Cabinet Office publishes guidance to cut modern slavery from government supply chains

Written by Beckie Smith on 20 September 2019 in News
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Government chief commercial officer says guidance will help officials "work towards eliminating modern slavery" in supply chains

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The Cabinet Office has published updated guidance to help departments identify and avoid the risk of modern slavery in their supply chains during procurement processes.

From 1 October, all central government departments, their executive agencies and non-departmental public bodies will be expected to follow the guidance, which sets out sets out steps officials should take at each stage of the tendering process to minimise the risk of modern slavery.

A procurement policy notice published yesterday said: “Government is committed to tackling the scourge of modern slavery; an umbrella term that encompasses the offences of slavery, servitude, forced and compulsory labour and human trafficking.


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“Departments must take action to ensure modern slavery risks are identified and managed effectively in government supply chains.”

There are an estimated 136,000 people living in modern slavery in the UK, according to the Global Slavery Index.

Elements of the guidance include evaluating how would-be contractors will uphold fair work practices and pay, and asking bidders to explain “abnormally low tenders”.

It also said departments may need to add extra clauses, for which they must seek legal advice, to contracts above and beyond the terms and conditions included in standard government contracts to manage modern slavery risks.

These could include clauses allowing for unannounced inspections, or termination or suspension of the contract where issues are uncovered; requiring suppliers to provide information to demonstrate their approach to modern slavery and human trafficking; or giving departments the right to compel suppliers to agree and deliver an action plan to tackle issues of slavery.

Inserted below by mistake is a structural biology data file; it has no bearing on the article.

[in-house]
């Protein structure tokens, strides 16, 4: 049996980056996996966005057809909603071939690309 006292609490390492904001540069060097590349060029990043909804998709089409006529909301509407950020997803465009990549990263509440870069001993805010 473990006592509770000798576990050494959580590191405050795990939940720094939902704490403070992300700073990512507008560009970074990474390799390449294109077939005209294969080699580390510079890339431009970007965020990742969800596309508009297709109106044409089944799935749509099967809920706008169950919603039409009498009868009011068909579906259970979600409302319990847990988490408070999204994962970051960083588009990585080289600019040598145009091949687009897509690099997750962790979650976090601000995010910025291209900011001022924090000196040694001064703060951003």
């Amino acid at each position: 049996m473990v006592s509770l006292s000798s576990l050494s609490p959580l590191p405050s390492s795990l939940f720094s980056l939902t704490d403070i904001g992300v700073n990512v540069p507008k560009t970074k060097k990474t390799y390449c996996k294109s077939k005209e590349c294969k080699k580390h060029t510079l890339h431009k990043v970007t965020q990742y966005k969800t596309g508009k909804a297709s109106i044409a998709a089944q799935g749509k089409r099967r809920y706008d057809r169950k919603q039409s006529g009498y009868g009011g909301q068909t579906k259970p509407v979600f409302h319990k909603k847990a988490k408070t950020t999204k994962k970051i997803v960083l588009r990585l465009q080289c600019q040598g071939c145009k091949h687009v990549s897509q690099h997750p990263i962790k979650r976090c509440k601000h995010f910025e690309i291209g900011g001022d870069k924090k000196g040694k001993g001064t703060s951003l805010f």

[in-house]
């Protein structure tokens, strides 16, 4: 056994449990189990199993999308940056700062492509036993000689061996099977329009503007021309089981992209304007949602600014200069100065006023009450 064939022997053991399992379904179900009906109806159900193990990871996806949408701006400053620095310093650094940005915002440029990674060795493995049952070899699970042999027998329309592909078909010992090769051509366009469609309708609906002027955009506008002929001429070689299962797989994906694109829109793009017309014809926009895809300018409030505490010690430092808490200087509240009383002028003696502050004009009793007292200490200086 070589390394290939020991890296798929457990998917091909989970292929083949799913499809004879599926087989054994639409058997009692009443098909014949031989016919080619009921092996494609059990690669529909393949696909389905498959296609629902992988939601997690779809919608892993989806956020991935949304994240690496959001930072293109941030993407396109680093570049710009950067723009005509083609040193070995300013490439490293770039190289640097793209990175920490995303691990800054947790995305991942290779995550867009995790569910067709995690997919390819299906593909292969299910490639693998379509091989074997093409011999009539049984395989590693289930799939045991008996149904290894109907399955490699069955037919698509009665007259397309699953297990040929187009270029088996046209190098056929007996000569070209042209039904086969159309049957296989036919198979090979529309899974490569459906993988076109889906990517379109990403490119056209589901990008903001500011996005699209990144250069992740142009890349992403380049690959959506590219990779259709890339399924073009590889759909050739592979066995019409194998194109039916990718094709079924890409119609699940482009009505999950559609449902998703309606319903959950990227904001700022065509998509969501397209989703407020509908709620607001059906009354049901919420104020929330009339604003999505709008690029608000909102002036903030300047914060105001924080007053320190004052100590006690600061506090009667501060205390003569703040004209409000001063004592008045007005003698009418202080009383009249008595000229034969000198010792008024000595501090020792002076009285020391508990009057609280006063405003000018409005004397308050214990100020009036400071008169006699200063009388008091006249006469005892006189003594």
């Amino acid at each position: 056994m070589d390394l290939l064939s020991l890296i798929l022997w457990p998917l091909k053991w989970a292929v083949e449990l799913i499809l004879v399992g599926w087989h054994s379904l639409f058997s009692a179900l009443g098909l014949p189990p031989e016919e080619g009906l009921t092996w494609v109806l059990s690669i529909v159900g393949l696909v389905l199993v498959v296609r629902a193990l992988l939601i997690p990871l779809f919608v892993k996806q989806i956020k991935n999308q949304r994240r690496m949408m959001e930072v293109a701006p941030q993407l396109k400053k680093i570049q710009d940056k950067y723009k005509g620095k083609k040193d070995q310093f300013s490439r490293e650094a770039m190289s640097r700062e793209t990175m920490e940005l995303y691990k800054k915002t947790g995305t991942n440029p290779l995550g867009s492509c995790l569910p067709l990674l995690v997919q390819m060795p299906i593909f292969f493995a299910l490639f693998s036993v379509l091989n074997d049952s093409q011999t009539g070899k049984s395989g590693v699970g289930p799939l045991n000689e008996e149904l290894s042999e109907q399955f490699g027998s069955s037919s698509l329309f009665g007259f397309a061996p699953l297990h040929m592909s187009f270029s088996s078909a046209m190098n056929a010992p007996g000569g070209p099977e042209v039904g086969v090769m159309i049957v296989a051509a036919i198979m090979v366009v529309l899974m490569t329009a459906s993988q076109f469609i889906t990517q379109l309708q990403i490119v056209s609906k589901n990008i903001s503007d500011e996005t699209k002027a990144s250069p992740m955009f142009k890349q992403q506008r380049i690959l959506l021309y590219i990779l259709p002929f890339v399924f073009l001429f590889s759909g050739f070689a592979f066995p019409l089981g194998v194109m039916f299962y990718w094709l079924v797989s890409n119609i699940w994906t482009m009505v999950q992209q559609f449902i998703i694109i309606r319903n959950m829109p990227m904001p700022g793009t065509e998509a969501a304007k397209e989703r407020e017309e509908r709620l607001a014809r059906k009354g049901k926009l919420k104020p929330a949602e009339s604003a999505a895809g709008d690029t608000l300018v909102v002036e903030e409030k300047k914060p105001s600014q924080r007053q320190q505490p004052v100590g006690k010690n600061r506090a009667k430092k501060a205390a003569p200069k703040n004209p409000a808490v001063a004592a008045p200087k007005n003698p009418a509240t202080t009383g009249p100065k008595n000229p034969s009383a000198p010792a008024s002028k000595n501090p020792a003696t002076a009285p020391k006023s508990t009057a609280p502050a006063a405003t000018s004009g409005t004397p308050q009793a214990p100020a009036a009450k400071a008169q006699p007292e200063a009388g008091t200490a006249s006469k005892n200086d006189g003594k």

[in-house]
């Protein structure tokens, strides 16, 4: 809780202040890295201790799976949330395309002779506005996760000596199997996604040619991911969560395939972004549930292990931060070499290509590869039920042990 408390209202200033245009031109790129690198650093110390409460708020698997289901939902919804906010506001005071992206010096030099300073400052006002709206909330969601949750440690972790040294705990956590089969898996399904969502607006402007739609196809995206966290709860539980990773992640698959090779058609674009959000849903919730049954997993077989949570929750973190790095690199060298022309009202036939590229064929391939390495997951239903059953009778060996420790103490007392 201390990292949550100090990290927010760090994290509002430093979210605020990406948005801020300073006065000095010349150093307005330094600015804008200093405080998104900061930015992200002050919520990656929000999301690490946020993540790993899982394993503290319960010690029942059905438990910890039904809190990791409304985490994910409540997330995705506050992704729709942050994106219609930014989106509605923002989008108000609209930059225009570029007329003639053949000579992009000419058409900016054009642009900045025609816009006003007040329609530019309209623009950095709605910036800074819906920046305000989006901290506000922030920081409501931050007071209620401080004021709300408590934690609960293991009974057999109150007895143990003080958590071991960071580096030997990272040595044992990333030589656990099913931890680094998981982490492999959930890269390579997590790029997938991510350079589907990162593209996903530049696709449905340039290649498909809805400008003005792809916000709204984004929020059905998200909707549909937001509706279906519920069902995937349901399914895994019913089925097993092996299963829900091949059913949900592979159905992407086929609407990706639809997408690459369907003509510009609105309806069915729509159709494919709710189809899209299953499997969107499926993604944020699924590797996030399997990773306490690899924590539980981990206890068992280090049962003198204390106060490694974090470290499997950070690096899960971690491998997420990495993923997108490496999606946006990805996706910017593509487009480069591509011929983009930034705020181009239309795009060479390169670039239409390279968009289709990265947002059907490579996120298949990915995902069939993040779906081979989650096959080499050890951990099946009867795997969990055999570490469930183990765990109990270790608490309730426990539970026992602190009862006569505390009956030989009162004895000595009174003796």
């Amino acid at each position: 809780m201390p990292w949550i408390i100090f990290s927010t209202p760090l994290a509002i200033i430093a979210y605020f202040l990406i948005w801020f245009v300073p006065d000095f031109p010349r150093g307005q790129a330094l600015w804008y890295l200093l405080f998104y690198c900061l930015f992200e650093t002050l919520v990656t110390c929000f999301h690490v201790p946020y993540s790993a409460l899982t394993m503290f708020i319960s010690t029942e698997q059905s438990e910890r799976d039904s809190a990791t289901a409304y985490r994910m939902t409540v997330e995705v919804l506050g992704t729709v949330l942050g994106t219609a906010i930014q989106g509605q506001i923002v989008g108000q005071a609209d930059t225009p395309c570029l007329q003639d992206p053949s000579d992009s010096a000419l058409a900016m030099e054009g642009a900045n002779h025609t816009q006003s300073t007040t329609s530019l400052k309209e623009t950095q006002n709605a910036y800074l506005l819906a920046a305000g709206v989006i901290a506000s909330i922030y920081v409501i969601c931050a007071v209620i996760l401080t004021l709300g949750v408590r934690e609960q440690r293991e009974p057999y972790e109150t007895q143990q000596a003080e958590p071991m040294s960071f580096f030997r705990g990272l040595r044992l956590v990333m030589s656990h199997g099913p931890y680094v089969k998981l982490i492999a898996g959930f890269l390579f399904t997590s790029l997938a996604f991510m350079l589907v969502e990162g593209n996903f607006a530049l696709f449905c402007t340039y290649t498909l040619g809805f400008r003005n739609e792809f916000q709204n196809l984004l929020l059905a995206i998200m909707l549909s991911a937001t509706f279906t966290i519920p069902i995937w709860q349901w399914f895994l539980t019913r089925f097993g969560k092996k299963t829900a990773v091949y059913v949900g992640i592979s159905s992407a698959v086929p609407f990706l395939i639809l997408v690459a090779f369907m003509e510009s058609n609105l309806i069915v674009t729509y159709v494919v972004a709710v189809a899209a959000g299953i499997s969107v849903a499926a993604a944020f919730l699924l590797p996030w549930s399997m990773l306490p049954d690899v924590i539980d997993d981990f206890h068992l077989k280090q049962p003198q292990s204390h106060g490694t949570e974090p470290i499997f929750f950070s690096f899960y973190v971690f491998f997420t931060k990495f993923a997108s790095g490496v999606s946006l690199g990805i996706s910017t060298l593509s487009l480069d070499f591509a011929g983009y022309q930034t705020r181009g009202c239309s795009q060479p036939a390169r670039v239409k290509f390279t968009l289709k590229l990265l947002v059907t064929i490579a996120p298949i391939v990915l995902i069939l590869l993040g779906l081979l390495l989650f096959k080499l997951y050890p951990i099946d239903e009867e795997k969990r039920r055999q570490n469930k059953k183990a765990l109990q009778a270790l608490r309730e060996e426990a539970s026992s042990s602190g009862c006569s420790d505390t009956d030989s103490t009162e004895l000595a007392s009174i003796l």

The document also urges officials to consider how their procurement decisions – including requirements for short lead times or high flexibility, downward cost pressure and late payments – could create risks.

But the guidance also tells departments to use a “proportionate” that does “not impose any unnecessary burdens that would deter a wide diversity of suppliers, including small- and medium-sized enterprises, voluntary, community and social enterprise suppliers and those owned by under-represented groups, from competing for public contracts”.

“This means you should not adopt a blanket approach to managing modern slavery risks,” it says.

The Cabinet Office announced plans in March to make businesses bidding for government contracts show they can improve society by tackling big issues such as modern slavery and climate change.

David Lidington, then a Cabinet Office minister, said the move to consider social impact in the tender process would make it easier to identify modern slavery risks in the government supply chain.

“Every year, the government spends £49bn with external organisations and it is morally right that we make sure none of that money goes to any organisations who profit from the evil practices of modern slavery,” Lidington said. That figure has since increased to £52bn a year.

The announcement comes after the Home Office introduced a digital system earlier this month to speed up the process of referring suspected slavery victims to the department. The platform is designed to enable front-line public sector workers – including police officers, social workers, and immigration enforcement staff – to refer victims more quickly.

And earlier this year, the Cabinet Office signed a partnership with the Chartered Institute of Procurement and Supply to provide online courses to commercial officials across government on ethical procurement, including training on how to identify and report modern slavery.

The government will publish a modern slavery statement in December. The Cabinet Office said: “The government statement will set out the actions taken, and plans in place, to identify, tackle and prevent modern slavery in central government supply chains.”

From 2021 onwards, individual departments will each publish annual modern slavery statements.

Government chief commercial officer Gareth Rhys Williams said the guidance would "help public sector commercial teams identify and work towards eliminating modern slavery in our supply chains".

"Tackling modern slavery is a shared endeavour, and one we must work on urgently," he added.

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Beckie Smith
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Beckie Smith is a reporter for CSW who tweets @Beckie__Smith.

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